Empty homes initiative pays off in Lancaster and Morecambe

A scheme aimed at bringing empty homes back into use has paid dividends in the Lancaster district.

Saturday, 26th November 2016, 7:00 am
Updated Tuesday, 6th December 2016, 4:14 pm
Part of a former funeral directors empty for 15 years (during the works) and now home to 14 houses.

Recent statistics suggest around 240,000 every year - with a third of these needing to be at prices or rents which are affordable.

The north west has one of the highest dwellings to empty dwellings ratios in the country at 3.29 per cent – more than 105,000 homes in 2015.

This week is National Empty Homes Week, an annual event promoted through the national campaigning charity Empty Homes, who raise the profile of this issue with the help of organisations such as the link between empty properties and affordable homes is Methodist Action (North West) Ltd. The award-winning charity has been involved in bringing empty properties back into use for those in need since 2012, including in the Lancaster district.

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New interiors are contemporary and finished to a high quality.

Through the Community Empty Homes Programme launched by the previous government, the charity developed a ‘one stop shop’ solution for empty home owners – refurbishment, funding and lettings management ensuring that as many properties were brought back into use at a fraction of the cost of building a new house, in a fraction of the time.

During the three years of the programme they tackled a variety of empty properties; including existing houses and flats and the conversion of retail and commercial buildings into homes.

The programme allowed them to create accommodation to meet the local authority’s wider housing needs – from single person flats to four bedroom family houses.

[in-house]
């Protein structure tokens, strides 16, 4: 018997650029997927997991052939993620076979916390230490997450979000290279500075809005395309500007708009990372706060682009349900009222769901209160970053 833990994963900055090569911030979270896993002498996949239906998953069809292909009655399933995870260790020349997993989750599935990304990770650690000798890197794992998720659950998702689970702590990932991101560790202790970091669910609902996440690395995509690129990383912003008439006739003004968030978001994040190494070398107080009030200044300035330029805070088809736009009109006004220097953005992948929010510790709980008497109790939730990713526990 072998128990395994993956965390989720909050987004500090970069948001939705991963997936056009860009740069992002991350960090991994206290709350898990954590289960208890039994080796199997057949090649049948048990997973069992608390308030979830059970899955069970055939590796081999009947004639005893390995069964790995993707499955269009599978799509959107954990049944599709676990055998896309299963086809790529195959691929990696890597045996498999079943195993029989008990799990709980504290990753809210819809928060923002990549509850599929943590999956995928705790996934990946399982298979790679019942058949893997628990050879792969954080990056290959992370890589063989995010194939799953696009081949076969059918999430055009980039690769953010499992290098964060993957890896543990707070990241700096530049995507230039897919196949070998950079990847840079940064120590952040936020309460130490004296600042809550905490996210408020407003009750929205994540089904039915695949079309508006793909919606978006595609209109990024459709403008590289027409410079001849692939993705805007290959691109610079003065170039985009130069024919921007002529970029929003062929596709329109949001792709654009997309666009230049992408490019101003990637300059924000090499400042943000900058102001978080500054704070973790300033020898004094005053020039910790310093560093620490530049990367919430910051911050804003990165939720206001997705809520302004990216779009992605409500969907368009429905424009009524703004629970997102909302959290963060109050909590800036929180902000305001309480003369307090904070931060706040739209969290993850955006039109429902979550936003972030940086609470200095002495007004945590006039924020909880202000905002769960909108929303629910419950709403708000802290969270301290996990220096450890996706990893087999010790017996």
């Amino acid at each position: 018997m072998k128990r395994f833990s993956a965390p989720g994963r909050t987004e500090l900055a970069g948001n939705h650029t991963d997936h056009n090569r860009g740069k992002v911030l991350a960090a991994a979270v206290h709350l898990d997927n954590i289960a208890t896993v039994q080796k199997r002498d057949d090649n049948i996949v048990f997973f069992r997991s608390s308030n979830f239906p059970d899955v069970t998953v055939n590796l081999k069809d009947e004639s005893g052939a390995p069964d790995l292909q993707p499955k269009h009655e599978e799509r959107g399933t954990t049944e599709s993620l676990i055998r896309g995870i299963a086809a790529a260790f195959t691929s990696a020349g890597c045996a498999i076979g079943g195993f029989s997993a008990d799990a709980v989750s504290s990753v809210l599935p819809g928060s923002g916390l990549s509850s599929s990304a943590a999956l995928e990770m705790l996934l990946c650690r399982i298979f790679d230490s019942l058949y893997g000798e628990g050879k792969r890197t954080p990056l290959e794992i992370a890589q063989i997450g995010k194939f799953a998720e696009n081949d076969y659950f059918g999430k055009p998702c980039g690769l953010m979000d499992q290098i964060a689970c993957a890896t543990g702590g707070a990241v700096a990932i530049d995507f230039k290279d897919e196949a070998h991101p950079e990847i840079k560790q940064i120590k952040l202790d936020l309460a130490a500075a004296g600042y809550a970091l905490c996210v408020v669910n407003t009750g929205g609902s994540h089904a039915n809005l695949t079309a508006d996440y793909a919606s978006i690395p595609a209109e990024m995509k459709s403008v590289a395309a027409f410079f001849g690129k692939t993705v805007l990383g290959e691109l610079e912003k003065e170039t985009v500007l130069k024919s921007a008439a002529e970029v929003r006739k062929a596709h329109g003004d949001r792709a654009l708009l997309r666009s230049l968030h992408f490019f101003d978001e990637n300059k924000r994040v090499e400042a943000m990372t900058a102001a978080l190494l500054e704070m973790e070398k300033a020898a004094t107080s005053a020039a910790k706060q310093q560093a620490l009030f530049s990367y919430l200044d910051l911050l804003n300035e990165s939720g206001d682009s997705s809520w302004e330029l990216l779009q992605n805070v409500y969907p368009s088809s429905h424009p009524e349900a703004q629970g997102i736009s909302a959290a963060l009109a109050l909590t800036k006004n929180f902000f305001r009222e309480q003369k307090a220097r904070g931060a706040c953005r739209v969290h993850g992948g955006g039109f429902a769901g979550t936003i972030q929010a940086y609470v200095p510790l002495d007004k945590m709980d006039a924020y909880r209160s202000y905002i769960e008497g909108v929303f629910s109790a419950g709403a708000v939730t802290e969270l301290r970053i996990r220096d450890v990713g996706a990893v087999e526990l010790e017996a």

By the end of the programme in 2015, Methodist Action had brought 107 properties (222 bedrooms) back into use, providing accommodation for more than 250 people who were desperately in need of a home.

The kitchen area of a terraced property before refurbishment.

This has culminated in recent months with Lancaster City Council funding a further programme for at least the next three years.

Stephen Hetherington, CEO of Methodist Action, said: “Partnership working was crucial and enabled us to take a proactive approach to the problem, and respond in a flexible and strategic way to each property.

“It enabled us to build upon our existing social lettings portfolio, creating high quality, affordable accommodation – encouraging long term, sustainable tenancies. As the relationship with our Local Authority partners evolved, this allowed us to jointly develop the credibility and sustainability of the programme and build up the trust of property owners, the local community and local businesses.”

As part of its new three year business plan, Methodist Action is aiming to bring a further 125 empty properties back into use to meet the increasing demand for affordable rented homes.

The kitchen area of the same terraced property after refurbishment.

Stephen said: “Charitable and community organisations like Methodist Action are providing a vital, affordable, alternative for social tenants accessing the private rental sector. As a not for profit service to those in housing need, we are successfully filling the gap between homelessness and traditional affordable housing routes.”

New interiors are contemporary and finished to a high quality.
The kitchen area of a terraced property before refurbishment.
The kitchen area of the same terraced property after refurbishment.